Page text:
Easter


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Toddler Celebrations: Easter

Activities

Play with plastic Easter eggs!  Sort them by size or color, count them, or place a smaller one in a larger one and shake it to make noise.  "Hide" the eggs in fairly plain sight and allow your child to hunt for them.  To begin, hide only a few eggs at a time.  Practice like this can make your child an egg hunt pro by Easter day.

Egg Fillers: Instead of candy, put Goldfish, raisins or other dried fruit, cereal, fruit snacks, or stickers in plastic eggs.

Need ideas for your child's Easter basket?  Visit the Stuffers page for ideas.

Share the Easter story with your child.  Use a set of Resurrection Eggs to tell the story in an interactive way; in fact, you might start a family tradition of doing an egg hunt for these eggs or opening one egg a day during the days leading up to Easter.  I bought our set at a bookstore after Easter for 75% off, so keep your eyes open for post-season deals on them.  (The eggs contain small pieces and are not recommended for children under 3 years of age, so please supervise your toddler closely.)

 Treats

Easter Grahams: It's fun to celebrate with seasonal snacks, but Easter treats that aren't super sugary can be hard to find.  Try making homemade graham crackers and cut them into shapes, such as chicks or bunnies, with cookie cutters.

Cream Cheesy Treats: Mix food coloring with cream cheese to make pastel colors.  Give your child a plastic knife and help her spread the cream cheese onto toast, bagels, or crackers.  You could even cut a slice of toast into an egg shape with a cookie cutter first.

Crafts

Paper-Scrap Egg: Lay it out a sheet of clear contact paper for your child sticky-side-up.  Provide scraps of colored paper for your child to drop or place onto the sticky paper.  The example below uses colored cardstock, but using tissue paper instead will result in a stained glass effect.  When your child finishes with the colored paper, place another piece of contact paper on top, sticky-side-down.  Cut an egg shape out of the project.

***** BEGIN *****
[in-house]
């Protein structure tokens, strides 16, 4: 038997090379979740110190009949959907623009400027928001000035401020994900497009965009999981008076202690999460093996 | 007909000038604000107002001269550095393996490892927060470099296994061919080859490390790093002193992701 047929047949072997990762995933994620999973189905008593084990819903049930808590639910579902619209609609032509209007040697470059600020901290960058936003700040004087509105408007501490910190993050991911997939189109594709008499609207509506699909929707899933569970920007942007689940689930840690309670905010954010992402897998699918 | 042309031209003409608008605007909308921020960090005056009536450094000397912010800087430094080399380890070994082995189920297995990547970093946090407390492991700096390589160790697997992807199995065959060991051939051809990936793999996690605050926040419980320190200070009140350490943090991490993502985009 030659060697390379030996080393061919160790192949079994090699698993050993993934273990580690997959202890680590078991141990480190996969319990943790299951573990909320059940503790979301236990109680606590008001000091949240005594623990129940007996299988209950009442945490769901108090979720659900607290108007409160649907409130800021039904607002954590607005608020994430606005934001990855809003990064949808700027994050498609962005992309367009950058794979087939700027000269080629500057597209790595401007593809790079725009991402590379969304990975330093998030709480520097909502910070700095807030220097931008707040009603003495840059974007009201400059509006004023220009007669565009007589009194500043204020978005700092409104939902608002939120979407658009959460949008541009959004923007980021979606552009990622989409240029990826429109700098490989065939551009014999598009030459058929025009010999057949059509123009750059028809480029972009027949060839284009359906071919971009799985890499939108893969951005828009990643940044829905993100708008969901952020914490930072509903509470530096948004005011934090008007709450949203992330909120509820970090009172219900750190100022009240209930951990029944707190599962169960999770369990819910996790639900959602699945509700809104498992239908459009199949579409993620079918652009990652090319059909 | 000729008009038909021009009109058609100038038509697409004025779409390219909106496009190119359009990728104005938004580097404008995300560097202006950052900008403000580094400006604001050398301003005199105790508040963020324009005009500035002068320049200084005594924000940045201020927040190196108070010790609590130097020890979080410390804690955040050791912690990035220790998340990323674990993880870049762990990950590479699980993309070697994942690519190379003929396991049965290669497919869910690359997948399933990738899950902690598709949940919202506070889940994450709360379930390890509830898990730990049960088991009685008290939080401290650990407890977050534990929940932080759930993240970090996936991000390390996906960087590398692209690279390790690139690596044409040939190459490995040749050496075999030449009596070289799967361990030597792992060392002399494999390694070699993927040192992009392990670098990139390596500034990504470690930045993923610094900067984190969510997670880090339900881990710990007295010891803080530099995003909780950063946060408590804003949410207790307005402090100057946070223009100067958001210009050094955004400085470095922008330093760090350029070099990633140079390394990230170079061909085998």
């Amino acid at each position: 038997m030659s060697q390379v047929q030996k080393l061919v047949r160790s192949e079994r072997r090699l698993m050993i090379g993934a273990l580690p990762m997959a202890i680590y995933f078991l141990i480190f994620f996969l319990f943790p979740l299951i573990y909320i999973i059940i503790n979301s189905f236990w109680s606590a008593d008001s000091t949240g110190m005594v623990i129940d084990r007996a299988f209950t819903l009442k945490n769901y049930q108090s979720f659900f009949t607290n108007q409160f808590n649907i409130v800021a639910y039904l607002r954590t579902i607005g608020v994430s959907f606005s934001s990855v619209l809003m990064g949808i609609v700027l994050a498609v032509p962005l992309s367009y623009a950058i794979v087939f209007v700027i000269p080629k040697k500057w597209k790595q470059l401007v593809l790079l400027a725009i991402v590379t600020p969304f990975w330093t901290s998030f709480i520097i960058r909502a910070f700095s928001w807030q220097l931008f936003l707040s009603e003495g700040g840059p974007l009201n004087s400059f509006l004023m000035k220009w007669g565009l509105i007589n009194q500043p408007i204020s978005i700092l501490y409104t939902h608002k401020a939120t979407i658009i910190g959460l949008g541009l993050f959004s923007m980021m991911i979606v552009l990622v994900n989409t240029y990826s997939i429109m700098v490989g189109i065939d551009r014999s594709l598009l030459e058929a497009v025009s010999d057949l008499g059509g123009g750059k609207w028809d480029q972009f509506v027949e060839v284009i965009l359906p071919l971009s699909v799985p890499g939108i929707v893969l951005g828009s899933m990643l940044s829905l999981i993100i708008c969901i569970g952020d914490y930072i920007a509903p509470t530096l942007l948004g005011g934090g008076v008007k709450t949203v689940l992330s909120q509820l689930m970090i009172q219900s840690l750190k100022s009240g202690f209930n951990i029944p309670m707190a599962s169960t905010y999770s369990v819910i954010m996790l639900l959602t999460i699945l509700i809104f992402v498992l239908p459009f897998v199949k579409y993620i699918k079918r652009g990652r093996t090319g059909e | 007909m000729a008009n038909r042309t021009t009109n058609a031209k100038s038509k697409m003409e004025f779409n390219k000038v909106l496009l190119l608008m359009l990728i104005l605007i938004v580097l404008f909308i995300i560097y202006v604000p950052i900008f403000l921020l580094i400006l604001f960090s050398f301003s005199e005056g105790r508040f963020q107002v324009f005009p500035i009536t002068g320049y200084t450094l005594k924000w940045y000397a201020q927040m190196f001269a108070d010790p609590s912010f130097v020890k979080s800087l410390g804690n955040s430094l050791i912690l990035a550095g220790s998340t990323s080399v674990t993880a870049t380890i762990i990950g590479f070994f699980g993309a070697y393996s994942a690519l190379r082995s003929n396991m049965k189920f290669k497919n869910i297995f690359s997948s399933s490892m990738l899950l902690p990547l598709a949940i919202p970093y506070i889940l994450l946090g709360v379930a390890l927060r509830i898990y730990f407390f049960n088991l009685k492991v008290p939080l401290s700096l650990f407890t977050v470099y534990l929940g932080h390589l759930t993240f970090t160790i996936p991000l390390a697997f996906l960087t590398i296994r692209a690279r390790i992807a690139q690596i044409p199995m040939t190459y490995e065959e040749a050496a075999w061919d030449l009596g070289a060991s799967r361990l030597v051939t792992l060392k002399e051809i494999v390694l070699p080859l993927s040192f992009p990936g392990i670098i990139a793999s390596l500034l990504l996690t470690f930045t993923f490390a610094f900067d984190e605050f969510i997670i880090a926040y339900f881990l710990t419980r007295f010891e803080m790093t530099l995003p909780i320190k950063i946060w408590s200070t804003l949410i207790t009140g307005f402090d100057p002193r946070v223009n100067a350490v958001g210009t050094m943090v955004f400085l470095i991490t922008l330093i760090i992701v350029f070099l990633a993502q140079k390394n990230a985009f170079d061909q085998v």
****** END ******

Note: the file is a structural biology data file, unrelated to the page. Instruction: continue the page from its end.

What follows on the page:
Color-a-Day Egg: Several days before Easter, cut an egg shape from a large sheet of paper.  Each day, provide your child a new color of paint to add to the egg.  By Easter, you'll have a beautiful, multicolored egg to display.

Toddlers can help you dye Easter eggs.  Help them lower the eggs into the water.  While you wait for the eggs to pick up the color, discuss the colors with your toddler.  Count the cups of dye.  Give him an extra cup (with water) and a spoon or one of the tools you use for lowering the egg into the water to play with.

Try making your own egg dye.  Add 6-8 drops of food coloring to about one cup of hot water.  Add about 1/4 cup of vinegar.

Use plastic egg tongs to make it easier for your toddler to hold an egg.  Try Paas' Grip 'n Dip.

Coloring Pages: Visit Papajan.com for Easter coloring pages.

Coloring Page Add-Ons: Print a coloring page of a rabbit and glue cotton balls to its tail or add Easter grass to an Easter basket picture.

Flowerpots: Order color-your-own flowerpots from Oriental Trading for your child to color.

Books

The Story of Easter, by Patricia A. Pingry

The Parable of the Lily, by Liz Curtis Higgs

My Easter Basket: And the True Story of Easter, by Mary Manz Simon

The Chocolate Rabbit, by Maria Claret

Easter Mice!, by Bethany Roberts

Media

A Very Veggie Easter (CD)

Veggie Tales: An Easter Carol (movie)